Sometimes the obvious needs to be said: The U.S. is hurting innocent people in Iran. American-led sanctions aimed at stopping Iran’s nuclear weapons program are badly damaging the economy of a nation of 75 million people. “Prices are climbing so fast that the price of milk jumped 9 percent in a single day last week,” Bloomberg reported Oct. 7. “Chicken has become so scarce that when scant supplies become available they prompt riots,” the Economist wrote in its Oct. 6 edition.
As hunger spreads, hope is dying. Bloomberg’s Yeganeh Salehi and Glen Carey recently reported on a retired supermarket clerk named Akbar Mohebi, who said that tougher times mean his son has to cancel plans to study abroad. “Yesterday, I told him forget about your dream,” Mohebi said. “Darker days will come to us.”
Officially the U.S. has no quarrel with the people of Iran. The sanctions, says the U.S. State Department, are intended simply to prevent Iran from acquiring the technology it needs to develop nuclear weapons. But much of the support in Congress for the sanctions comes from the belief that if the Iranian people are squeezed hard enough, they will rise up and stop their leaders from developing nukes.
“Critics also argued that these measures will hurt the Iranian people. Quite frankly, we need to do just that,” wrote Representative Brad Sherman (D-Calif.) in 2010 on The Hill’s Congress Blog.
Secretary of State Hillary Clinton stands by the argument than any suffering is the fault of the Iranian government, which is refusing to abide by the nuclear nonproliferation treaty. The harm of the sanctions “could be remedied in short order” if the government were willing to negotiate “in a sincere manner,” Clinton said last week.
Do the ends justify the means? Experts disagree. The answer depends on quantifying two hard-to-measure things—namely, how much suffering is really being inflicted and how much that suffering is moving the Iranian government to do the right thing, says Stephen Collins, a political scientist at Kennesaw State University in Georgia. On the positive side, Collins notes that Iran claims, as a “confidence-building measure,” to have recently converted more than a third of its enriched uranium into a powdered form for medical research that can’t easily be reprocessed into material for a nuclear weapon.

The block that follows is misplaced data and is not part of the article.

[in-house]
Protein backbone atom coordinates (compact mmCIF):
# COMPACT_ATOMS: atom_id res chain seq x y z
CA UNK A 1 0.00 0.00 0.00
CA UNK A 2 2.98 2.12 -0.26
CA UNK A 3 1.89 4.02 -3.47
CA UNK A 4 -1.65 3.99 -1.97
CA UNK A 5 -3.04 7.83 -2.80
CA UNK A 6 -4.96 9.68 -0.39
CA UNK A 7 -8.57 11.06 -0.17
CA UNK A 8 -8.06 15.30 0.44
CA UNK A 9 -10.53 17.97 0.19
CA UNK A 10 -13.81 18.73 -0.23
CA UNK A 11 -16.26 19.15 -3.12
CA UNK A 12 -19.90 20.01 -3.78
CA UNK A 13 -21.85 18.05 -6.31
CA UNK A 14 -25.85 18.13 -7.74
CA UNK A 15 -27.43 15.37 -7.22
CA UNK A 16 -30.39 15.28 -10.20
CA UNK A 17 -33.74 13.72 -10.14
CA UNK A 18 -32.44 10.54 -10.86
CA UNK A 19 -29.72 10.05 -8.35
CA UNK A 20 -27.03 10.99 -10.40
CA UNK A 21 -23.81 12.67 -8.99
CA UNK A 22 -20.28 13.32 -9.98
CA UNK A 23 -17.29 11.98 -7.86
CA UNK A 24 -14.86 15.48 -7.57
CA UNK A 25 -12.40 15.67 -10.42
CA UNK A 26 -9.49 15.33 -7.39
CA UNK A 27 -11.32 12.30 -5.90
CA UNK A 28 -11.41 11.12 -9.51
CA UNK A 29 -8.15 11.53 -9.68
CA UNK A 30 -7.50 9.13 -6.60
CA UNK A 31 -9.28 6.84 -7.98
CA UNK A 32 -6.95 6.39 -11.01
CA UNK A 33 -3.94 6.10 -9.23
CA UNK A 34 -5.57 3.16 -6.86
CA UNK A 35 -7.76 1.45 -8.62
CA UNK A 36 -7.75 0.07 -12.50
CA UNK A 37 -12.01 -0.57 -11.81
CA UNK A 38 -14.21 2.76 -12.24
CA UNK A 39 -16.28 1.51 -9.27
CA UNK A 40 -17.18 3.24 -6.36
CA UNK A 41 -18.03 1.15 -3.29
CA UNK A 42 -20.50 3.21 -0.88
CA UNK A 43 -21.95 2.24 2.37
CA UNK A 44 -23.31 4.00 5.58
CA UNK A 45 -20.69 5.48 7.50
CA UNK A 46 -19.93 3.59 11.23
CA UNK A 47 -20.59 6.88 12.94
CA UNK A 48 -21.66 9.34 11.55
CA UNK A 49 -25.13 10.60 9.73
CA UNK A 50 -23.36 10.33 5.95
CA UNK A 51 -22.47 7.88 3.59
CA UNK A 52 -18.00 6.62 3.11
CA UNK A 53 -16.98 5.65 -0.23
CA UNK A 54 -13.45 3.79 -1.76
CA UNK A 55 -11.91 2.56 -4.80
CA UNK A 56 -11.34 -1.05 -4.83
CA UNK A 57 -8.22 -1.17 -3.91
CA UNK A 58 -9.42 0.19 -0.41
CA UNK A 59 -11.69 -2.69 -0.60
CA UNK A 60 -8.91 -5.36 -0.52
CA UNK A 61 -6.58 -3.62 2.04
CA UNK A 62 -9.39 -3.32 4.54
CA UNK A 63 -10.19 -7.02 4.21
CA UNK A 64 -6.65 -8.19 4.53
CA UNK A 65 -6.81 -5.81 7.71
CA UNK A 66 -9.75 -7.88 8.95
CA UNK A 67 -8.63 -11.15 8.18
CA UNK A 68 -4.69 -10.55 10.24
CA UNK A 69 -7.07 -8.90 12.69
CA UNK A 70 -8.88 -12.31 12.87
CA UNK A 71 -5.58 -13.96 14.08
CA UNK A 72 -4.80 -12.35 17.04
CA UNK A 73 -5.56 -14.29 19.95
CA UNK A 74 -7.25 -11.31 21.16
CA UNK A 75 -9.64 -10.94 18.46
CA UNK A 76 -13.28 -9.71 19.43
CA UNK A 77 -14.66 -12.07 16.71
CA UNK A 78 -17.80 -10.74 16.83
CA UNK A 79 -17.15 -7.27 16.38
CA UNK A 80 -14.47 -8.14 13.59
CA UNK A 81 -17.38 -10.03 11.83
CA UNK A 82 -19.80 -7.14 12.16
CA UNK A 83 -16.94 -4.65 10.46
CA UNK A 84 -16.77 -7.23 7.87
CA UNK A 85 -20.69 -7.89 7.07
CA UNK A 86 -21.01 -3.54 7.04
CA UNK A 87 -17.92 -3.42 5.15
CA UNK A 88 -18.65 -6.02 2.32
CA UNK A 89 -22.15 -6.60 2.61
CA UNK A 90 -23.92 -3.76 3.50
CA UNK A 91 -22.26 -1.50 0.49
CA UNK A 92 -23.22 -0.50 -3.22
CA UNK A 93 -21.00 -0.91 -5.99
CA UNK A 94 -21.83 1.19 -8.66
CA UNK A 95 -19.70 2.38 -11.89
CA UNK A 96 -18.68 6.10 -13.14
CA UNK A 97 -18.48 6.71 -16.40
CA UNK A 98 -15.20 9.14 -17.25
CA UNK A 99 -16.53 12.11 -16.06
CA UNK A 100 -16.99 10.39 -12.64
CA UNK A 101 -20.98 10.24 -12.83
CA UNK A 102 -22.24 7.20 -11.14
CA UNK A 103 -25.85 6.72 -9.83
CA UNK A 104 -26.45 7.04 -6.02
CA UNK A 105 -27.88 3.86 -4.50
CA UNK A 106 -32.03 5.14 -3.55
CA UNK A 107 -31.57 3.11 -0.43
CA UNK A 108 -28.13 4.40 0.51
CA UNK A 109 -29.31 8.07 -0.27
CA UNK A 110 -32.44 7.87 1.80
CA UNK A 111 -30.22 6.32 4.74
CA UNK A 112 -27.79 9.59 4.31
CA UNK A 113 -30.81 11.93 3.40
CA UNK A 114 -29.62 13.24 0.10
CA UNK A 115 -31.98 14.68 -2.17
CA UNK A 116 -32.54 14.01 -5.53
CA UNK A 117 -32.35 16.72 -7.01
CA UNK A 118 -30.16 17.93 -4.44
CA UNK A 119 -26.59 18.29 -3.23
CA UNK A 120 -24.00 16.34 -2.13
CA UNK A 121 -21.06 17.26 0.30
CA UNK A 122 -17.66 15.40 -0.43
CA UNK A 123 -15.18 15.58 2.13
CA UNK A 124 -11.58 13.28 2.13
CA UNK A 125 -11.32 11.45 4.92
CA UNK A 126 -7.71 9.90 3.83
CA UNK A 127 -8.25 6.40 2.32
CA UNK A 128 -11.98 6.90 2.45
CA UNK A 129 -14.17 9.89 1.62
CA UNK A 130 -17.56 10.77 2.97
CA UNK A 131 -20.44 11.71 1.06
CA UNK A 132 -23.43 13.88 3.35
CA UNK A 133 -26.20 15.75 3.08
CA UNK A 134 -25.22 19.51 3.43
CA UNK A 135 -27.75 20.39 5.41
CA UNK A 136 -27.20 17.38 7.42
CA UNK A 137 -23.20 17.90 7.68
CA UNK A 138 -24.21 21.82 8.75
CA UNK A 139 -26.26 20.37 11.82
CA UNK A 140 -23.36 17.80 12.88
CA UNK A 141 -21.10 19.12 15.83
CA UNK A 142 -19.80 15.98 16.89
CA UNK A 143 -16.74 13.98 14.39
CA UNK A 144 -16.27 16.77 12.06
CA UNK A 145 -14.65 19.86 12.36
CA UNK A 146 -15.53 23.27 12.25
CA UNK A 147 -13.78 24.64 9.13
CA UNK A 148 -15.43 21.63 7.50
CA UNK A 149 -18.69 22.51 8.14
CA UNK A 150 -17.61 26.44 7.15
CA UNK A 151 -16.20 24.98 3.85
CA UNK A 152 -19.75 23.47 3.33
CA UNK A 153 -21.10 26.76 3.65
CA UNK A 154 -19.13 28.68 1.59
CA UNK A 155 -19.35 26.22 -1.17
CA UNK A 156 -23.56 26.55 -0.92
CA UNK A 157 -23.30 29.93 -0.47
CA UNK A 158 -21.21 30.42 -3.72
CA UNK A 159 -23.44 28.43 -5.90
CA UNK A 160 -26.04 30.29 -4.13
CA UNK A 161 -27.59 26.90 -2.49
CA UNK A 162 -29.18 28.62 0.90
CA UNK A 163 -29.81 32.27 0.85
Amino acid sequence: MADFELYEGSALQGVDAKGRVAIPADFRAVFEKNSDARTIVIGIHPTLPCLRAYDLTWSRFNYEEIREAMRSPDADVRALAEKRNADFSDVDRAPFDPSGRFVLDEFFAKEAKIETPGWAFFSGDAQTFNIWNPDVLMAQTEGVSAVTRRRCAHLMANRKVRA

Gary Hufbauer, an analyst at the Peterson Institute for International Economics, says the sanctions “are exceptionally effective.” He defines sanctions broadly to include assassinations of nuclear scientists and sabotage of reprocessing machinery. Hufbauer says an overthrow of the Iranian regime is highly unlikely, but it’s possible that the sanctions will either induce the current leadership to rethink its weapons strategy, or stymie it until the current leaders die off and more moderate ones replace them.
Given how much pain sanctions cause, some people have said a surgical military strike would be preferable. But that might trigger a wider war that would cause even more harm than the sanctions, Hufbauer notes.
Meanwhile, the economic sanctions are reinforcing America’s image in the Middle East as a bully, says Robert McGee, a professor at Fayetteville State University in North Carolina who has studied sanctions. “Not every Iranian is bad,” says McGee. “It’s just some people in the leadership. The people you harm are a lot of times the least able to defend themselves. The poor and the working people: Their economic opportunities are evaporated.”
That’s the conundrum. “Iranians face a hard winter,” Canada’s Globe & Mail reported Oct. 3. The ends may justify the means. But Americans at least need to be aware of just how much harm they are doing to 75 million people, most of whom are entirely innocent.